Make sure that they follow these steps to avoid getting it wrong and
exposing your school to employment claims
Dealing with staff discipline can
be stressful and time consuming
for the individual responsible
for managing the process.
Those with less experience of
the processes often look for
support from HR to help them to
understand what is required and
to reach fair decisions.
A recent case Ramphal v
Department for Transport
provides some salutary guidance
about what HR can and cannot
do in these circumstances.
Mr Ramphal’s job involved a lot of travel. He
was supplied with a hire car and a company
credit card which he could use to pay for fuel
and other expenses.
A routine audit highlighted 50 concerns about
his expenses; these were all investigated by
his line manager who accepted Mr Ramphal’s
explanations. There was then a further audit
and four further concerns were identified. A
manager called Mr Goodchild (who had no
prior experience of disciplinary investigations)
was appointed to investigate and determine
if there was a case to answer. He did his best
and produced for HR’s approval a report which
concluded that Mr Ramphal’s explanations
for his expenditure were “consistent” and
“plausible”. He considered that the most
appropriate course of action was a warning for
The HR department set to work on the report
and over a staggeringly long five month
period, the report metamorphosed into finding
that Mr Ramphal had been dishonest and
it was appropriate to dismiss him for gross
misconduct. Mr Goodchild, presumably buoyed
up with confidence, went ahead and dismissed
Mr Ramphal who promptly claimed that he had
been unfairly dismissed.
Although the Employment Tribunal initially,
found that the dismissal was fair, the
Employment Appeal Tribunal referred the case
back to the Tribunal to find out what happened
between the first and final draft versions of the
The Tribunal will have to determine if HR’s input
“strayed” from providing advice on the law or
procedure to be followed (which is permissible)
or if they influenced the decision (which is not).
If the Tribunal finds that the decision to dismiss
was not Mr Goodchild’s alone, the dismissal is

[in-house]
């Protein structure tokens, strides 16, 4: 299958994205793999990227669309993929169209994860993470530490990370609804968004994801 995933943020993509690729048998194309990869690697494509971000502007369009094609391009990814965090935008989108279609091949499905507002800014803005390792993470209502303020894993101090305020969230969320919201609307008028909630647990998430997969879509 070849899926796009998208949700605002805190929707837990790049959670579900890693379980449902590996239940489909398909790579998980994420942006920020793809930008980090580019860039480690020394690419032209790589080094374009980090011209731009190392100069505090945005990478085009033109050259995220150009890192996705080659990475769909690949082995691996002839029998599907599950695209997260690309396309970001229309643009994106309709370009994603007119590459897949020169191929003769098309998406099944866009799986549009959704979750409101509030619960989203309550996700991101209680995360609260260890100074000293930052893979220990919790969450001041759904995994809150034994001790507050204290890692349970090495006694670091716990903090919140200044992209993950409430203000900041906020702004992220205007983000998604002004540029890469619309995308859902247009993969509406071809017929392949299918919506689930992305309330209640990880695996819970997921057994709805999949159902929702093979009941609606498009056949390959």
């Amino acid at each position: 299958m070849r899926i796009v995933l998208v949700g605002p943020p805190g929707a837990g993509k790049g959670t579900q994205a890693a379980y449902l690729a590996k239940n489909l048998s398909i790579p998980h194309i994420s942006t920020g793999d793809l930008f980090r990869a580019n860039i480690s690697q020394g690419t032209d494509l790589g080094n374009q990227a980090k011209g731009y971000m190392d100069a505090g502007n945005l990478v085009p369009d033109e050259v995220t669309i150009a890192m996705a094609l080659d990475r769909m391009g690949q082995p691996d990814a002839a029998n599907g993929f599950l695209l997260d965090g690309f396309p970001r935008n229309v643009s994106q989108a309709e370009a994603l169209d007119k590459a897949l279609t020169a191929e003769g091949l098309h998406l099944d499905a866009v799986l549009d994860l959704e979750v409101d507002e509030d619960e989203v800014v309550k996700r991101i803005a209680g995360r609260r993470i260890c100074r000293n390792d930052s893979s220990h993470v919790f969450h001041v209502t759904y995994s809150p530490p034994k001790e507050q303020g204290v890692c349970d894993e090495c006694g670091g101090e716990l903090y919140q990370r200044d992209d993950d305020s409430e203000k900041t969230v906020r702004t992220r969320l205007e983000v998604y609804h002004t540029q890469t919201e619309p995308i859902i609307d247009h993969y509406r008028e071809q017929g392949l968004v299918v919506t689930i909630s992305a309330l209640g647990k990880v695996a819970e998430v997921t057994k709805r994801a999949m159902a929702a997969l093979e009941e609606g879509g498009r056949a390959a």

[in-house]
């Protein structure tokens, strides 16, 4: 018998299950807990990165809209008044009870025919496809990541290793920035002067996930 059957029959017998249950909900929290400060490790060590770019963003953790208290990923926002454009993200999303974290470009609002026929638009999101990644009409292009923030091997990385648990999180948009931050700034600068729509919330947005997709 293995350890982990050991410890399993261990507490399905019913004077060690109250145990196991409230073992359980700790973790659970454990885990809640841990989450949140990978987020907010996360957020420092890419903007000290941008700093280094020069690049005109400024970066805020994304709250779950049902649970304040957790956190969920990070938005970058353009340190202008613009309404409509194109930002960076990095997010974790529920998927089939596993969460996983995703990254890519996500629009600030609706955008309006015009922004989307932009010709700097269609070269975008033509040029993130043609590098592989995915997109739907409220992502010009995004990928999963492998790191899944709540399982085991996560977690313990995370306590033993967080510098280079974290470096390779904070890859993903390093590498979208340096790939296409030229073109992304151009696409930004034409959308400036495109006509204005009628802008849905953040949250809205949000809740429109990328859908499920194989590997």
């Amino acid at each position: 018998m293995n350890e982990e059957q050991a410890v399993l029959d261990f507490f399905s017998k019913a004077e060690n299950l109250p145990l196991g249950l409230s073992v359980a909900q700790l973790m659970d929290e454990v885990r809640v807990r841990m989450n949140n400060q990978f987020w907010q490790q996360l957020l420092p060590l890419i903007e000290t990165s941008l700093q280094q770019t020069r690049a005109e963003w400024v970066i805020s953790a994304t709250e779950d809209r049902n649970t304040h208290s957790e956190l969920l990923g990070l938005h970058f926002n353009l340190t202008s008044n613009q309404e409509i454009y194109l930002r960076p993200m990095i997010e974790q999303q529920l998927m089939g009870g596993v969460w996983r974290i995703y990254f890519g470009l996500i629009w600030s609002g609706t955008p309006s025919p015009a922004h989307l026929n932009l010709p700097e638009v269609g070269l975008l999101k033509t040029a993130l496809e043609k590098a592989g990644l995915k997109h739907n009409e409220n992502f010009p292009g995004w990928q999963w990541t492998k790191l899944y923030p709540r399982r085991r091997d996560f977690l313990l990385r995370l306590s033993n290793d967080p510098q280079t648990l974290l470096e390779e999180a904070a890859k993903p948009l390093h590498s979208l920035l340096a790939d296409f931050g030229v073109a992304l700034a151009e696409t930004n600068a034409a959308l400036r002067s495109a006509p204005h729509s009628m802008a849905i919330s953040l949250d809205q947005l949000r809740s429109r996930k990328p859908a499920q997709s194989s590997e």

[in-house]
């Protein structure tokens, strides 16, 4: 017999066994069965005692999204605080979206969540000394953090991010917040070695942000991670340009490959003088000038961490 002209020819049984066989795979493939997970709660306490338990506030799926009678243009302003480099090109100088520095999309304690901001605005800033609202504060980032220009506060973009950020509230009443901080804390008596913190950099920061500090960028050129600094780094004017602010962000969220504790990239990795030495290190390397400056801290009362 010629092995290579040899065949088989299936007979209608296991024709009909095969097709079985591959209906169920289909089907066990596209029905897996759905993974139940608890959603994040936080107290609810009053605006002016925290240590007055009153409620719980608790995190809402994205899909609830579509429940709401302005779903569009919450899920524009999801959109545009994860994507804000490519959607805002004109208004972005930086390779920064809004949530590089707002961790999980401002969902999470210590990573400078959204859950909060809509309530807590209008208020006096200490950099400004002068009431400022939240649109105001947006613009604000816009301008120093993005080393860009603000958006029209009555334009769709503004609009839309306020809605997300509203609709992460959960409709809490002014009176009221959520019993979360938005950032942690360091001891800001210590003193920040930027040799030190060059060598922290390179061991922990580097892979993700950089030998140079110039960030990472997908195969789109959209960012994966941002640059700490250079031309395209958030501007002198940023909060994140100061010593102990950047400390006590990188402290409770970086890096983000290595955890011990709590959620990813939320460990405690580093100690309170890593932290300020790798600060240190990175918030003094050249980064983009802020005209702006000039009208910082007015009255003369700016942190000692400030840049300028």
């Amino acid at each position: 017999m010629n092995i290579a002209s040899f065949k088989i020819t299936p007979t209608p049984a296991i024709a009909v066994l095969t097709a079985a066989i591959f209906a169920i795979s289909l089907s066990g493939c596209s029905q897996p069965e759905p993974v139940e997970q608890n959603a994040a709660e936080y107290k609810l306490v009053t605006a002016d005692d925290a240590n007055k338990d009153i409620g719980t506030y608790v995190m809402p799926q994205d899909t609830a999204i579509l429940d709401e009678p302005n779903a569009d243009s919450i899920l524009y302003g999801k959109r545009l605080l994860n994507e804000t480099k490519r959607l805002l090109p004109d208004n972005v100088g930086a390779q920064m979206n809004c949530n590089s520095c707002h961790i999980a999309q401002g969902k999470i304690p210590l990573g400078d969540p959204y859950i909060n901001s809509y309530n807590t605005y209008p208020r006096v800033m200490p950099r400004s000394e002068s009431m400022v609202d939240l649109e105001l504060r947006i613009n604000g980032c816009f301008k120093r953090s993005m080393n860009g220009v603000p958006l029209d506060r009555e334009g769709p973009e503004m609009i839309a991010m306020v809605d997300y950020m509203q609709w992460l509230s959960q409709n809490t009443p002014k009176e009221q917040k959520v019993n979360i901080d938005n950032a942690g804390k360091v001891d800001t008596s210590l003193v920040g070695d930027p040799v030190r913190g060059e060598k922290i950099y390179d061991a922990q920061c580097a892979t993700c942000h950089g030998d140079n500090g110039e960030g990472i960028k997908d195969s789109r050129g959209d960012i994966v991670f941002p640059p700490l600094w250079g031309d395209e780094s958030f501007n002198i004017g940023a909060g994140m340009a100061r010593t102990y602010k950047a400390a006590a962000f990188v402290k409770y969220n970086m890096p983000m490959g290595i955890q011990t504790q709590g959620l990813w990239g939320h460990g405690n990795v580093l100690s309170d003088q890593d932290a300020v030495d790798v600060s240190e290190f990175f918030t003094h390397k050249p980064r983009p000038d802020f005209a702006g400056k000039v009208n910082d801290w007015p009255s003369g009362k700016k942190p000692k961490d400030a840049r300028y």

likely to be found to be unfair.
Lessons for schools
- Remember that the school will be required to
disclose all correspondence (including drafts of
reports or letters) if you receive a legal claim
because correspondence between your HR
professional and the school does not attract legal
privilege BUT correspondence between the school
and your solicitor does. In complex or contentious
cases, it is therefore a good idea to involve a
solicitor at an early stage, as any advice given will
not have to be disclosed to the employee or their
Ask HR to set out the relevant legal issues the
investigator or disciplinary manager should
consider before they start the process and the
sanctions that might be appropriate (and have
been given in other similar cases).
Ask HR to give advice on the law and procedure to
be followed – such as who it might be appropriate
to interview, the burden of proof and how to record
Ask HR to put all of their advice in writing, that way
you will have evidence to demonstrate that they
did not cross the line between what is and is not
HR can review the investigation report to make
sure that the investigating officer has asked all
relevant questions. If something has been missed
(particularly if it might affect the decision), it
is perfectly permissible to ask the investigating
officer to re-consider and re-interview witnesses
or interview new witnesses. It is also fine for HR to
ask the officer to explain their thought process or
conclusions if their rationale is unclear.
Involve the local authority if it is a maintained
school and dismissal might be the outcome of any
disciplinary process. Remember that the letter of
dismissal must be written by the local authority.
Provide training to all staff who might be asked
to investigate or hear disciplinary matters. A lot
of potential problems with investigations (e.g.
incomplete reports, inconsistencies in the approach
taken to investigations and the burden of proof)
can be avoided if those who are carrying out
investigations have been properly trained and
understand what they have to do.
- Allow HR (or anyone else) to alter a report or make the decision about the correct outcome or give the impression
that it has done so!
- Remember all correspondence with HR does not have legal privilege so it is disclosable.